A tough first step

By Colin Walsh

For many Americans who suffer from a mental illness, seeking help is a tough first step to take.

It is generally accepted that body image disorders result from a combination of the media representations of the “ideal” body and pre-existing mental health issues. These are universal problems that do not discriminate by gender, race or ethnicity; but for the men who suffer from bulimia and anorexia, taking that first step to recovery may be a bit tougher.

“It’s harder for men to get help,” Donna Foster, director of the Kentucky Center for Eating and Weight Disorders said. “They all feel a whole lot of shame.”

According to the National Eating Disorders Association, 10 million Americans suffer from an eating disorder, and one million of those who have reported the disease are men.

However, despite its treatability, anorexia has the highest premature fatality rate of any mental illness; it is underfunded and its causes are misunderstood.

“It certainly has enough stigma on it for females,” Jill Kindy, sports dietitian and Health Education Coordinator at UK said.

“But for men it can be even harder. In general guys don’t tend to ask for help, and women are more likely to. To be honest some of the guys I’ve had as patients have been the sickest because they wait so long to seek help,” she said.

When the statistics are considered, it can still be easy to assume men might be less likely to develop an eating disorder. But according to Kindy, these disorders don’t develop alone, and other health problems that also don’t discriminate against gender are often contributing factors.

“With any eating disorder you almost always have other conditions that go along with it, which is why it’s just as easy for a guy to develop (eating) disorders,” Kindy said.

Kindy continued to say that women are not the only ones who suffer from mental disorders along with their eating disorders.

“Most of the time they go with other things mental disorders such as obsessive compulsive disorder, depression and anxiety; and guys are just as likely to suffer from these mental disorders just as women.”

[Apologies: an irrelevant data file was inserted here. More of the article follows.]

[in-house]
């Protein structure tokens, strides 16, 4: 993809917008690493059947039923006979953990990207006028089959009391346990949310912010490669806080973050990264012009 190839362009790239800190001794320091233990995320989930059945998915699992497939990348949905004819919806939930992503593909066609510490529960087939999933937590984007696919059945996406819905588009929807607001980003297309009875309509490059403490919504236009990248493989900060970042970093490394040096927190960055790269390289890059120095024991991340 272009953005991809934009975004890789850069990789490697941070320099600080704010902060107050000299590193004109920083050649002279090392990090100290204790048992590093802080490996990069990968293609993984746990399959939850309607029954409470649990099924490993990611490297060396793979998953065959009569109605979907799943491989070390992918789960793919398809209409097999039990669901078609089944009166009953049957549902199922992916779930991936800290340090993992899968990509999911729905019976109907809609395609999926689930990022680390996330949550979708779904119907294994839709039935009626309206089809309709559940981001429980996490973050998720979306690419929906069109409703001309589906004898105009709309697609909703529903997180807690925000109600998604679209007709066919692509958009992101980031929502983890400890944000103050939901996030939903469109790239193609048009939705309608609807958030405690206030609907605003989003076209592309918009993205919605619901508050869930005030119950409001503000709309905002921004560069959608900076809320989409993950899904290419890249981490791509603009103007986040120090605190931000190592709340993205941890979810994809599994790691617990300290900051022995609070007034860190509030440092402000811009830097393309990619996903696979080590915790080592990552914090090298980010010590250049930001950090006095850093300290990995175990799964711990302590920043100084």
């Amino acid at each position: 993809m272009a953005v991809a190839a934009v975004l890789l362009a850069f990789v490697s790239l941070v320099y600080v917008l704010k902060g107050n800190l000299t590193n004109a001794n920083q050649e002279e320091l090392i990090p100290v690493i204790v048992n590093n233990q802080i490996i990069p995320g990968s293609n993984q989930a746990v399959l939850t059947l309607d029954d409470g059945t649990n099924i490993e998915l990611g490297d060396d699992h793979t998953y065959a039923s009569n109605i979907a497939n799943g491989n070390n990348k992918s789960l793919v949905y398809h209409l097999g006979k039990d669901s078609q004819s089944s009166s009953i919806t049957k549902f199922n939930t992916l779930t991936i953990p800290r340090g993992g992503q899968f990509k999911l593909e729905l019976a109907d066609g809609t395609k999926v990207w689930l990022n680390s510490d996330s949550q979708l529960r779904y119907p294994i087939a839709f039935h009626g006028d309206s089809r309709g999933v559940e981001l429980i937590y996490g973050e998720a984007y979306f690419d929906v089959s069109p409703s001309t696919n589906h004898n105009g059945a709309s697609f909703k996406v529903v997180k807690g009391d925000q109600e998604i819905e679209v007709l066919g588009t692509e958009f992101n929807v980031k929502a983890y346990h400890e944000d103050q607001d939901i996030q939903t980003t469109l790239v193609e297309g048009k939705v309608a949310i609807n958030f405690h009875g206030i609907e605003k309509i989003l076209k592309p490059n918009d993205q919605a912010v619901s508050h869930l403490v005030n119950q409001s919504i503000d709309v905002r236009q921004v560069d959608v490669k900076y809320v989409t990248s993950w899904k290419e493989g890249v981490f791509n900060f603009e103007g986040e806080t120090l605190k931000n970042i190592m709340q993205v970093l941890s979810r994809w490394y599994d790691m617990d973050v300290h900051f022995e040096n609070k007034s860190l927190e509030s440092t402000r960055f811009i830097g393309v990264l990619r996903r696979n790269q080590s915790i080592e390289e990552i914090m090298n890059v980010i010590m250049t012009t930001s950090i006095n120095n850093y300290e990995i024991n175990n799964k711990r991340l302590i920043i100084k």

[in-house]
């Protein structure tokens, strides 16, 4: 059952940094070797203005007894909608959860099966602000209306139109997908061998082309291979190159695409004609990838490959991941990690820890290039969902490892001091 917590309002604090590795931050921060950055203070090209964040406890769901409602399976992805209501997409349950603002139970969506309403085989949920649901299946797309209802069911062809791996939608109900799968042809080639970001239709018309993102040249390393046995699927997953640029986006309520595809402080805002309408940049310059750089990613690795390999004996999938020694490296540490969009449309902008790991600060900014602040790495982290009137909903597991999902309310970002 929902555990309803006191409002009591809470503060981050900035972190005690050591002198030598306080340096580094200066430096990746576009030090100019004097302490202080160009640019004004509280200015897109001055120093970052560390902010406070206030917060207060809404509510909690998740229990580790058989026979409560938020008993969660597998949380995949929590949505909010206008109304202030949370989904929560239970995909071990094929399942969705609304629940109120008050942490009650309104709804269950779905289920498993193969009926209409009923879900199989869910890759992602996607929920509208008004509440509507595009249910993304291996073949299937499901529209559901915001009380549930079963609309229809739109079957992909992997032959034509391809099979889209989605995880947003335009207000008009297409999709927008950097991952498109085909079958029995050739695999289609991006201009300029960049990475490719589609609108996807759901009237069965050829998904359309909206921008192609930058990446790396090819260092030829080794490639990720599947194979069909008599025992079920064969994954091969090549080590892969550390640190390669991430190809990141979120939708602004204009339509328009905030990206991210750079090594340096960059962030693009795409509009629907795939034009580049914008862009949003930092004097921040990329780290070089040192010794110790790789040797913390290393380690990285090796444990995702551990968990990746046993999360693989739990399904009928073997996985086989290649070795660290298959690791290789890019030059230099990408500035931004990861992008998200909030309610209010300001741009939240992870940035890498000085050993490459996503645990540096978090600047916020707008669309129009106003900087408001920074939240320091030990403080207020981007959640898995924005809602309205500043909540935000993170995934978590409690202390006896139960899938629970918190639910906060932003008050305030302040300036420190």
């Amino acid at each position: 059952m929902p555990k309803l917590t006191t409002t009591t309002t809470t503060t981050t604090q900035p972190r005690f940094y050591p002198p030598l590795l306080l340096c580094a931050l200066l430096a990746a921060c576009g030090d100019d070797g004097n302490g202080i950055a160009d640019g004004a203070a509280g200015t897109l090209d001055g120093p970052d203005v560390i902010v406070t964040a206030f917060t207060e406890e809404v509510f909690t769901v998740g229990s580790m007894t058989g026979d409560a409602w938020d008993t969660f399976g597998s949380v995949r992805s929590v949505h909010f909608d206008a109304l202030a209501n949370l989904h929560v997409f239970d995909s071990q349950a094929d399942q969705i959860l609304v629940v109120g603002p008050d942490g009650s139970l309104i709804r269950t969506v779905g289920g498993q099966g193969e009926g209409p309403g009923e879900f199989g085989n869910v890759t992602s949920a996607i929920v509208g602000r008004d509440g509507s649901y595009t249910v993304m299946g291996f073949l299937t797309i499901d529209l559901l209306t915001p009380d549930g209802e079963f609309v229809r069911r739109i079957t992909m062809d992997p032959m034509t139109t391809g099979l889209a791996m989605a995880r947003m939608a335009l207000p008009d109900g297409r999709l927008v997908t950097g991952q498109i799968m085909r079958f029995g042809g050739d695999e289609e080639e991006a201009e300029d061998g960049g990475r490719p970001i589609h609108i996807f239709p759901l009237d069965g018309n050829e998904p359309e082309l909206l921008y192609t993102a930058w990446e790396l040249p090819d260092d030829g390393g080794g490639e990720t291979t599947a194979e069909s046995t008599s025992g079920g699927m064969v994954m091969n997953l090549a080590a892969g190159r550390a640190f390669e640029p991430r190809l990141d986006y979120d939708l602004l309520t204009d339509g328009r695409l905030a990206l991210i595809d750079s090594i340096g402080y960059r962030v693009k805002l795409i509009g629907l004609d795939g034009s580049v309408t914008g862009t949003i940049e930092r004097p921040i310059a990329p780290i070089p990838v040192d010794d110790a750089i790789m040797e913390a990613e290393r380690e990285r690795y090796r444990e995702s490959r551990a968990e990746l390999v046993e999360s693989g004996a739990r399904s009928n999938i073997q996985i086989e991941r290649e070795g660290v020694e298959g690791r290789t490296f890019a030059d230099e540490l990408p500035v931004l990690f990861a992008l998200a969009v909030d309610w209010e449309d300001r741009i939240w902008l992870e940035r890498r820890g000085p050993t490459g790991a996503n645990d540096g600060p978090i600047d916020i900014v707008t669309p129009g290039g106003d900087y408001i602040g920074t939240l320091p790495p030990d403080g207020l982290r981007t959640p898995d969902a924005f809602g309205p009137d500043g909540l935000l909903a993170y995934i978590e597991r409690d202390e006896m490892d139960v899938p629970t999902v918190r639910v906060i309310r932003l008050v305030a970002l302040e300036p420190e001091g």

According to Mary Bolin, director of the UK Counseling Center, the numbers do not reflect the fact that men are just as susceptible to these diseases as women.

“Statistically, the reported prevalence rate for eating disorders in males is lower than for females,” Bolin said. “But males can experience any of the forms of disordered eating, exercise, or body image.

Bolin says that gender does not play a role in the internel or external control issues in ones life.

“Regardless of gender, for some individuals there are issues of control of one’s life – which may take the form of regulating nutrition, exercise and perception of one’s body and appearance meeting some standard – internal or external,” Bolin said.

Athletes who have to meet a certain weight requirement or need to appear physical, often reach higher rates.

“Rates are often higher for males who must ‘make weight’ [jockeys, wrestlers, body builders, any sport with weight classes or limits] or where physical appearance is part of the ‘game’ – divers, gymnasts, dancers, skaters. For some males the ‘ideal’ is to be as thin as possible and still have muscle definition – be ripped,” Bolin said.

Even with the prevalence and dangers of eating disorders, there is still inadequate funding.

In 2005, the National Institutes of Health estimated that funding for anorexia treatment was $7 million, while funding for Alzheimer’s disease, which affects less than half as many people, was $412 million.

The outlook for the future may be calling for these numbers to change, however.

“It is on the rise,” Kindy said. “It used to be a ‘middle class white girl disease,’ but now we are just as likely to see African American women men and even now international students. It is on the rise overall.”

Those who need help taking the first step to recovering from an eating disorder can contact the University of Kentucky Counseling Center by dialing (859) 257-8701 or by visiting 201 Frazee Hall.